I am learning that forgiveness doesn’t necessarily make things all better.When we are forgiven by God, it cancels our sin debt.  True.  But does it restore us to a full right relationship?   I don’t think so.   I understand that because I was a leader in the church, my failure was more profound.  My failure was public and when a leader falls there is more public scrutiny than if I had been an occasional or non-church goer.  The standard upon which you are held is higher because of the position in the church.  I get it…” to much is given, much is required”. I think that’s reflective of the way my Christian life is now: I am forgiven by God and forgiven fully.  I have that guarantee.  But I recognize that all is not well.

My life wasn’t made ‘all better’ when I  forgave myself or when I was forgiven by God.  People around me, brothers and sister’s in Christ are still dealing with me as a failed man.  Many of them to this very day have not forgiven me. I have men who are serving as pastors, deacons, and leaders in their respective churches that still will not talk to me to this very day.  I have tried to re-establish relationships with those who were my friends all those years ago and for the most part, it has been to no avail. There is tension. There is pain.  There are scars.   Forgiveness is not a band-aid you slap on an open wound.  And though forgiveness is something profound, it is not everything. Healing is a broader process in which forgiveness is a stage.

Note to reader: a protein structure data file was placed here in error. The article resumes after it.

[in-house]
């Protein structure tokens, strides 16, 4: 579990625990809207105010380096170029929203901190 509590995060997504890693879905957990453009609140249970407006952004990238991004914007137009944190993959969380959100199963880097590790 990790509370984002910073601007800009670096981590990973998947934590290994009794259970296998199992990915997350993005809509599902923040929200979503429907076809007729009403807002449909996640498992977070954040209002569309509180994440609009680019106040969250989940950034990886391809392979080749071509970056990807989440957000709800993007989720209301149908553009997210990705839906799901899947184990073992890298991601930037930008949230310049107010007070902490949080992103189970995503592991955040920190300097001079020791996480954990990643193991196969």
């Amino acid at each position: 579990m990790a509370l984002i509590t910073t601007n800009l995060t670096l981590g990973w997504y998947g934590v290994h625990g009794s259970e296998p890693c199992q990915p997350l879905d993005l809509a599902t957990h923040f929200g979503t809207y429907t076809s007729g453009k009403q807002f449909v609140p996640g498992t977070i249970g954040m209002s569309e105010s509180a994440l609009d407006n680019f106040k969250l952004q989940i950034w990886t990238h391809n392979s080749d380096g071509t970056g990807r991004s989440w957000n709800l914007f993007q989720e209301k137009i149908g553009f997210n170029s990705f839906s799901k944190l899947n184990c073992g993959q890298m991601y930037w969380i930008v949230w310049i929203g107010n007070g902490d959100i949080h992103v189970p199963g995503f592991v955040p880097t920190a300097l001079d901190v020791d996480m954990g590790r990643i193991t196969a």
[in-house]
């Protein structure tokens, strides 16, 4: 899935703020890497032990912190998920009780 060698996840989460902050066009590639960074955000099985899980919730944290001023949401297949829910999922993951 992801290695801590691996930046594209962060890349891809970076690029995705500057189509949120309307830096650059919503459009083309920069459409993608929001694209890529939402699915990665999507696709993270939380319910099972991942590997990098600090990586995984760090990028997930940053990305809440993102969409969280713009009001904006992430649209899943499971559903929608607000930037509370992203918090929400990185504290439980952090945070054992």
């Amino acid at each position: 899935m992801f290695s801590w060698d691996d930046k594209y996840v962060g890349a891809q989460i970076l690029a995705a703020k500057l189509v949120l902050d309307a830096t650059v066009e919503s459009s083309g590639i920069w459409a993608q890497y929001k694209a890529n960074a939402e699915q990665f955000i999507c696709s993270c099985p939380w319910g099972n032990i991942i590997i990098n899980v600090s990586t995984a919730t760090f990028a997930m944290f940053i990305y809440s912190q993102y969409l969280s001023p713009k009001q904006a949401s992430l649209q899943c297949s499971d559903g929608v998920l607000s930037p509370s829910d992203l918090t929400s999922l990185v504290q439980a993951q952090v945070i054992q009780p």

I mentioned earlier that the message from the parable made me feel guilty. Here is why.  I have to be honest and say that I struggle with my pride.  I still struggle with bitterness towards those that turned their back on me.  I want to convince myself that they are not worth it.  If they don’t offer forgiveness then maybe I should just let God deal with them when they have to face Him in eternity.  But in my heart, I know that I will not truly be free from this burden until I forgive them for the things I feel that they have done unfairly towards me.